Barnett A. Rattner, US Geological Survey, Patuxent Wildlife Research Center

This article was derived from a presentation by Barnett Rattner at the SETAC North America meeting on 5 November 2018 in Sacramento, California.

As some of you know, ecotoxicologist Thomas W. Custer passed away peacefully on 12 October 2018. Born in Minnesota, he spent his childhood in Southern California, educated at its state universities, and in 1974 he received a doctorate in zoology and ecology from the University of California at Berkeley.

His first professional assignment was at the U.S. Fish and Wildlife Service Patuxent Wildlife Research Center as a member of the Environmental Contaminant Evaluation Program. His initial work was with herons as bioindicator species, and he spent much of his career using fish-eating and insectivorous birds as sentinels of environmental pollution. Tom worked at various field stations and research centers during his 44-year career with the Department of the Interior, actively collecting and analyzing data to his final days.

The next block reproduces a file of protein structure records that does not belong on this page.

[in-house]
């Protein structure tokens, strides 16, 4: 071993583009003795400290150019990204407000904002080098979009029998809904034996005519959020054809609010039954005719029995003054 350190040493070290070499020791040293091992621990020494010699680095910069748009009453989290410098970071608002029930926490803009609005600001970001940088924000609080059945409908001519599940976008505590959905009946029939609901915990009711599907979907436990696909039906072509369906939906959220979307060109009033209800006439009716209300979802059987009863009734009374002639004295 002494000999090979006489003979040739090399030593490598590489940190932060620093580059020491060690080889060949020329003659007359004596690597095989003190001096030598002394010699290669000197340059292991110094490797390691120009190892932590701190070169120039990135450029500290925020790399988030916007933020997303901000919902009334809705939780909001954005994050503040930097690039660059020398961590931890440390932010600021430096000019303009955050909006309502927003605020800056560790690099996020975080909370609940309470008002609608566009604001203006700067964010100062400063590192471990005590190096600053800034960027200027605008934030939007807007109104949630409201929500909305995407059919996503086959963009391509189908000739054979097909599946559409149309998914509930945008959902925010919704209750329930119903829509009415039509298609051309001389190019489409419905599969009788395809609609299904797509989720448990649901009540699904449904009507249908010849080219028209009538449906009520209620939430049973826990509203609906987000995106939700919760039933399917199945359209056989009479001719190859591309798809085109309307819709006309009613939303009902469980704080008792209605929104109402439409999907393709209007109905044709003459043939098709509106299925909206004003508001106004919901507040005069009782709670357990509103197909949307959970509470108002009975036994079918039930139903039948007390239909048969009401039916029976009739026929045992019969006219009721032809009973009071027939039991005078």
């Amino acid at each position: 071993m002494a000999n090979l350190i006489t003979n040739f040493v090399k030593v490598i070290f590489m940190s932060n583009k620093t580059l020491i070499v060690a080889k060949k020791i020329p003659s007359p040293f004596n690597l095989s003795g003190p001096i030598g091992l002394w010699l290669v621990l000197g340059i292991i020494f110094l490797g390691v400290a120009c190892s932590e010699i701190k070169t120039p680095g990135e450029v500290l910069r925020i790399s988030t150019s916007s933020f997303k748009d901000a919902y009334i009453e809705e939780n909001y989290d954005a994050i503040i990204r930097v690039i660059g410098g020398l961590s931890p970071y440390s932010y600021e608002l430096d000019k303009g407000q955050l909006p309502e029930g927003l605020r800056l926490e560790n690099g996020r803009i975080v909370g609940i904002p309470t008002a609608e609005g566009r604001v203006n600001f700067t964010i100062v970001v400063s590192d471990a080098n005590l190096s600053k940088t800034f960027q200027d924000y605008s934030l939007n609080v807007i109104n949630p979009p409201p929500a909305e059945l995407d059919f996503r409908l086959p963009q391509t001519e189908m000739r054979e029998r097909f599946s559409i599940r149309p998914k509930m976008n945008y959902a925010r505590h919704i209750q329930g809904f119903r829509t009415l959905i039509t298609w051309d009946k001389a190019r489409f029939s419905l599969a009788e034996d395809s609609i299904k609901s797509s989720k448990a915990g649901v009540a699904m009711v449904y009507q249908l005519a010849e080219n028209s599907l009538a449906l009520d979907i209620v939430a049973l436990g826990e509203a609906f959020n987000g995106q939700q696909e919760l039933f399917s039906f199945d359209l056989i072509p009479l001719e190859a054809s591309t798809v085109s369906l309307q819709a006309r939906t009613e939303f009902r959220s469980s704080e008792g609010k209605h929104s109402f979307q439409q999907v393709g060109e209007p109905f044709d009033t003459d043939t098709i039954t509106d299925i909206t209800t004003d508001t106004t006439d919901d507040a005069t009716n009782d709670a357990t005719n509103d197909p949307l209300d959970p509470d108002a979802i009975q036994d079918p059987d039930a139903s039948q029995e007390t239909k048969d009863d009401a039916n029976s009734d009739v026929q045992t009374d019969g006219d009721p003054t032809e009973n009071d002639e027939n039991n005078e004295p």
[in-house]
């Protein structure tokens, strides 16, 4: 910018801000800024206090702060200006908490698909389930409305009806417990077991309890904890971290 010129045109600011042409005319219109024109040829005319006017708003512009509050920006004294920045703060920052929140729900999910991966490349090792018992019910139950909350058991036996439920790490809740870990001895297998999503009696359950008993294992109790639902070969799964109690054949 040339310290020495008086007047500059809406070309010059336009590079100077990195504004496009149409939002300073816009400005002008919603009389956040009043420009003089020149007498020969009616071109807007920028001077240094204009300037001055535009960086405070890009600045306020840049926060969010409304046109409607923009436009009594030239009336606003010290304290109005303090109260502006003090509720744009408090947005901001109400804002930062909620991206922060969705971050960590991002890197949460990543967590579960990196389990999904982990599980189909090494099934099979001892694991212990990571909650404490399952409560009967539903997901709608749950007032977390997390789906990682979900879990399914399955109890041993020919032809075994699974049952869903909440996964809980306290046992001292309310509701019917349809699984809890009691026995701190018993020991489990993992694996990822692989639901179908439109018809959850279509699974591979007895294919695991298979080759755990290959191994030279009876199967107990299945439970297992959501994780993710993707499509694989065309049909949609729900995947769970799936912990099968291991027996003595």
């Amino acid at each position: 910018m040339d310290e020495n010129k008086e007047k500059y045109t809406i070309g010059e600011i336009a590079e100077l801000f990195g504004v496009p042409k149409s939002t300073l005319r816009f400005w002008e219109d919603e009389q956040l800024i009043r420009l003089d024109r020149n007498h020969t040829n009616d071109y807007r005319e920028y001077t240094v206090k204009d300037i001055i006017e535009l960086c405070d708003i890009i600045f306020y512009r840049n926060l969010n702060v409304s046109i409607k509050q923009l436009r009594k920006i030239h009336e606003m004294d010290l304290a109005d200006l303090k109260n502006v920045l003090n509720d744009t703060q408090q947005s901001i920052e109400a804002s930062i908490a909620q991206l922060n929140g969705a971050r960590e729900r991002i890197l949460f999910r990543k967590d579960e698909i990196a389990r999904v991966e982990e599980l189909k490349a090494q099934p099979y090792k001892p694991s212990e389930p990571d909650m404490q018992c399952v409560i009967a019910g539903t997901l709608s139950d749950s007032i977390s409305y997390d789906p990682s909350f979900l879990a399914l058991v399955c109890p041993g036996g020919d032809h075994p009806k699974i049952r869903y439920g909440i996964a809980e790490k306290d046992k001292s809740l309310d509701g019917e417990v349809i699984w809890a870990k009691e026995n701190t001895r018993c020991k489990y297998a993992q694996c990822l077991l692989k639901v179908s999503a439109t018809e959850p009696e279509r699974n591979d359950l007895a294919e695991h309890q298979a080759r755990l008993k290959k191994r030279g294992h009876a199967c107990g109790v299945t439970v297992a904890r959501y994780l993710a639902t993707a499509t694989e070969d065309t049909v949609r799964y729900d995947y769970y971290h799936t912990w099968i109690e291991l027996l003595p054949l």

He was a prolific scientist, authoring or coauthoring more than 135 peer-reviewed publications and reports, as well as having made over 120 presentations at conferences, meetings and workshops.  He was a respected scientific manuscript editor and referee. I had the privilege of working with Tom on several black-crowned night-heron biomonitoring studies, and we co-authored eight papers together. More significant was his long-term professional and subsequently personal relationship with Christine Custer (nee Mitchell). Over the course of his career, Tom received many awards, perhaps most significant was the 2016 SETAC North America Government Service Award that he shared with wife Christine. Tom absolutely loved data analysis, always looking for a new statistical technique or angle to interpret findings.

He was a field biologist par-excellence, and I suspect the thousands of days he spent in the field conducting research studies either sets or approaches a record for any scientist in our field. What I find most remarkable is the magnitude of these studies, with most recent work on tree swallows in Great Lakes Areas of Concern with 37 study sites.

Tom’s career has been inspirational, and he will be missed by many as a scientist, colleague and friend.

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